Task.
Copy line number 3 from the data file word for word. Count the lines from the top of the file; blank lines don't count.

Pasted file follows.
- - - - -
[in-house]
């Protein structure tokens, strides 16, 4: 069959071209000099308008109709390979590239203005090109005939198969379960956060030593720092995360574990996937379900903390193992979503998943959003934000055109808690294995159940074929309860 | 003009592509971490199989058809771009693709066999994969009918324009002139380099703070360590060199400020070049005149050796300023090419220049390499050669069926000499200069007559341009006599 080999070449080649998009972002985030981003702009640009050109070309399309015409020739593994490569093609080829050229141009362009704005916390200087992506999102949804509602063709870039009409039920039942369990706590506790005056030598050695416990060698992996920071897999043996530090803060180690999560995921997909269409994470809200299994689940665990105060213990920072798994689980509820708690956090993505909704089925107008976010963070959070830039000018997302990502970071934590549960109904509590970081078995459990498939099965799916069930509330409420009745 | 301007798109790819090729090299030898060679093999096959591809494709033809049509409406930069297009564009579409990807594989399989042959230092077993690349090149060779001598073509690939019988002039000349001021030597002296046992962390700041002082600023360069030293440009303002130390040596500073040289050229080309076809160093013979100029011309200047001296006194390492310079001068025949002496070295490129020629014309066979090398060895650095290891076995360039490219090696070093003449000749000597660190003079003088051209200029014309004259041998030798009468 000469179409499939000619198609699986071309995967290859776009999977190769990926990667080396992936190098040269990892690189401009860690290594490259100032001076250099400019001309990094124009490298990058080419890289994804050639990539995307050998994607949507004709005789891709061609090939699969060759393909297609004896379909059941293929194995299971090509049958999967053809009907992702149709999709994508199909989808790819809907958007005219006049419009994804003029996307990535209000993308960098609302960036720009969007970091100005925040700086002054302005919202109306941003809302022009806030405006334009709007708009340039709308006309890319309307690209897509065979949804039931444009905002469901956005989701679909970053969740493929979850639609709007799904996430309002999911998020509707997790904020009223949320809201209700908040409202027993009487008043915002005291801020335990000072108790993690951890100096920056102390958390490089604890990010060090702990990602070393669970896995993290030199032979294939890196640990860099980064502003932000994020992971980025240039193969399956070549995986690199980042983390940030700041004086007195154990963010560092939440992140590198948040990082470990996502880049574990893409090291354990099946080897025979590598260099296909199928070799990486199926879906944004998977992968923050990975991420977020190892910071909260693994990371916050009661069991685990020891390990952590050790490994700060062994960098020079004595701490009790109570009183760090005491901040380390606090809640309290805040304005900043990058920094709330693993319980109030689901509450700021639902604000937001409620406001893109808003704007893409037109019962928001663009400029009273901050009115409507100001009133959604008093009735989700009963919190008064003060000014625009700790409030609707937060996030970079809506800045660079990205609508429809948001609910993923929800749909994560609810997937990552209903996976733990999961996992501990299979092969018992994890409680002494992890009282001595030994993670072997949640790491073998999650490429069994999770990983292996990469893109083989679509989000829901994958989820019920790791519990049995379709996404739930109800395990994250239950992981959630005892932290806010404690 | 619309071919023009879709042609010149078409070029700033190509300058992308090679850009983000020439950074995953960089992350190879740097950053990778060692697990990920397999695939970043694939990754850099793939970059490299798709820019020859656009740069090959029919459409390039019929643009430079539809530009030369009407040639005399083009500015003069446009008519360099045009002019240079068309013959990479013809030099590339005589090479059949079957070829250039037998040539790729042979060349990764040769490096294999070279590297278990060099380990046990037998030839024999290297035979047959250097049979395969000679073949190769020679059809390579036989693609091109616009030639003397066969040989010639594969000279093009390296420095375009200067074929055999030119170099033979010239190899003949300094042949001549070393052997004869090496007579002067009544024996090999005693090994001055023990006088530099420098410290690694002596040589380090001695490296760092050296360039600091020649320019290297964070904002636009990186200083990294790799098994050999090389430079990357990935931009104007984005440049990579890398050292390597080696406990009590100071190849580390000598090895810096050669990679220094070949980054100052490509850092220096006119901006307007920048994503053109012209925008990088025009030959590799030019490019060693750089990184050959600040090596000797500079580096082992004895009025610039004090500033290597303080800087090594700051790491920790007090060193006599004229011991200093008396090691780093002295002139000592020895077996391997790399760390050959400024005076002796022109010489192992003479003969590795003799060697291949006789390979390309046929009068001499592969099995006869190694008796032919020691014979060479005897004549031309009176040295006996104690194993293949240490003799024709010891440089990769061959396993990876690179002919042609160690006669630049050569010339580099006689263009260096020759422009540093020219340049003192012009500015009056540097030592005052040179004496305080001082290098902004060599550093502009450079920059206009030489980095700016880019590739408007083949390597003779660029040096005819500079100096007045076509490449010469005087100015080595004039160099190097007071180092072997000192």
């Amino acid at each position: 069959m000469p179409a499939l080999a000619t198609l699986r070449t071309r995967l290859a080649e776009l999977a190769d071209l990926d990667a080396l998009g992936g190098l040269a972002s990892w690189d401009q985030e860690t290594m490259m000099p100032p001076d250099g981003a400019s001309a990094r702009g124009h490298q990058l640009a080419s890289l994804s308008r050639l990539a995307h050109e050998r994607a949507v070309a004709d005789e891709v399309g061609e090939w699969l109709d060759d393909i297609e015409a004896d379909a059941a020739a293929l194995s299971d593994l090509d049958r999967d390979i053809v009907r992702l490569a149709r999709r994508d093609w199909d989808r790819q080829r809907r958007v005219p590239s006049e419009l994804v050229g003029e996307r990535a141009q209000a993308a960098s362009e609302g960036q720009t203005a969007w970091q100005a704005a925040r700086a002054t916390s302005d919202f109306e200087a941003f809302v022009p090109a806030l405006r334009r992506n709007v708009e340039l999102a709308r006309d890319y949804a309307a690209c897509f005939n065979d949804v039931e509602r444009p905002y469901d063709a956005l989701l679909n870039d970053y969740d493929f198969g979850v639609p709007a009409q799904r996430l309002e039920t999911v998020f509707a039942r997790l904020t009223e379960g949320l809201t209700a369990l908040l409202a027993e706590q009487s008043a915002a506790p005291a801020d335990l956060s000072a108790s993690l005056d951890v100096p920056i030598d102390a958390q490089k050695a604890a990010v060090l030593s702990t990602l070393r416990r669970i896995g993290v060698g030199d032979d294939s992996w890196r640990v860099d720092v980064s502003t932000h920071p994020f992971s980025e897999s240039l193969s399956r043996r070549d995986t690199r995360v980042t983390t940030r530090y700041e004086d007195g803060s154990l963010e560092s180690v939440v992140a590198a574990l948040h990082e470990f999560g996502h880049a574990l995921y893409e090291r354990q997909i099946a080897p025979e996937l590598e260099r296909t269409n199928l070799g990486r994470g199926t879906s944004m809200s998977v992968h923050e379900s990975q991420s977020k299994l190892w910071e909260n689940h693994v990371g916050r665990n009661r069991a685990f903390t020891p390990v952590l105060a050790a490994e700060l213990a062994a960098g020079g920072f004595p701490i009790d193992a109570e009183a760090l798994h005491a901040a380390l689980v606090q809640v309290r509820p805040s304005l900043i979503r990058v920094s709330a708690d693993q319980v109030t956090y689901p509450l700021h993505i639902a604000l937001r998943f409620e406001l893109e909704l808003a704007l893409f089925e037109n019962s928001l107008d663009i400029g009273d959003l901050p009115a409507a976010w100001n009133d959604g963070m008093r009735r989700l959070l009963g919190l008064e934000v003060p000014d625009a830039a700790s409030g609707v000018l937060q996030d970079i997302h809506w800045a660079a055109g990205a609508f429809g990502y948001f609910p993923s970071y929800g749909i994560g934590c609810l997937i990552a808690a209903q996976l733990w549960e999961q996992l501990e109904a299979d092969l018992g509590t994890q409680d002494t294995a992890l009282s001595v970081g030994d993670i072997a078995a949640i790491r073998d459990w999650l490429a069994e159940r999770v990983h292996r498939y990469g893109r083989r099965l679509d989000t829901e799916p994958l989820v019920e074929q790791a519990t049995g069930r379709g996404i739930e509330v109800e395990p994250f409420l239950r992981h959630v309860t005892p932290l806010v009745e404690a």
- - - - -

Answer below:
């Amino acid at each position: 069959m000469p179409a499939l080999a000619t198609l699986r070449t071309r995967l290859a080649e776009l999977a190769d071209l990926d990667a080396l998009g992936g190098l040269a972002s990892w690189d401009q985030e860690t290594m490259m000099p100032p001076d250099g981003a400019s001309a990094r702009g124009h490298q990058l640009a080419s890289l994804s308008r050639l990539a995307h050109e050998r994607a949507v070309a004709d005789e891709v399309g061609e090939w699969l109709d060759d393909i297609e015409a004896d379909a059941a020739a293929l194995s299971d593994l090509d049958r999967d390979i053809v009907r992702l490569a149709r999709r994508d093609w199909d989808r790819q080829r809907r958007v005219p590239s006049e419009l994804v050229g003029e996307r990535a141009q209000a993308a960098s362009e609302g960036q720009t203005a969007w970091q100005a704005a925040r700086a002054t916390s302005d919202f109306e200087a941003f809302v022009p090109a806030l405006r334009r992506n709007v708009e340039l999102a709308r006309d890319y949804a309307a690209c897509f005939n065979d949804v039931e509602r444009p905002y469901d063709a956005l989701l679909n870039d970053y969740d493929f198969g979850v639609p709007a009409q799904r996430l309002e039920t999911v998020f509707a039942r997790l904020t009223e379960g949320l809201t209700a369990l908040l409202a027993e706590q009487s008043a915002a506790p005291a801020d335990l956060s000072a108790s993690l005056d951890v100096p920056i030598d102390a958390q490089k050695a604890a990010v060090l030593s702990t990602l070393r416990r669970i896995g993290v060698g030199d032979d294939s992996w890196r640990v860099d720092v980064s502003t932000h920071p994020f992971s980025e897999s240039l193969s399956r043996r070549d995986t690199r995360v980042t983390t940030r530090y700041e004086d007195g803060s154990l963010e560092s180690v939440v992140a590198a574990l948040h990082e470990f999560g996502h880049a574990l995921y893409e090291r354990q997909i099946a080897p025979e996937l590598e260099r296909t269409n199928l070799g990486r994470g199926t879906s944004m809200s998977v992968h923050e379900s990975q991420s977020k299994l190892w910071e909260n689940h693994v990371g916050r665990n009661r069991a685990f903390t020891p390990v952590l105060a050790a490994e700060l213990a062994a960098g020079g920072f004595p701490i009790d193992a109570e009183a760090l798994h005491a901040a380390l689980v606090q809640v309290r509820p805040s304005l900043i979503r990058v920094s709330a708690d693993q319980v109030t956090y689901p509450l700021h993505i639902a604000l937001r998943f409620e406001l893109e909704l808003a704007l893409f089925e037109n019962s928001l107008d663009i400029g009273d959003l901050p009115a409507a976010w100001n009133d959604g963070m008093r009735r989700l959070l009963g919190l008064e934000v003060p000014d625009a830039a700790s409030g609707v000018l937060q996030d970079i997302h809506w800045a660079a055109g990205a609508f429809g990502y948001f609910p993923s970071y929800g749909i994560g934590c609810l997937i990552a808690a209903q996976l733990w549960e999961q996992l501990e109904a299979d092969l018992g509590t994890q409680d002494t294995a992890l009282s001595v970081g030994d993670i072997a078995a949640i790491r073998d459990w999650l490429a069994e159940r999770v990983h292996r498939y990469g893109r083989r099965l679509d989000t829901e799916p994958l989820v019920e074929q790791a519990t049995g069930r379709g996404i739930e509330v109800e395990p994250f409420l239950r992981h959630v309860t005892p932290l806010v009745e404690a």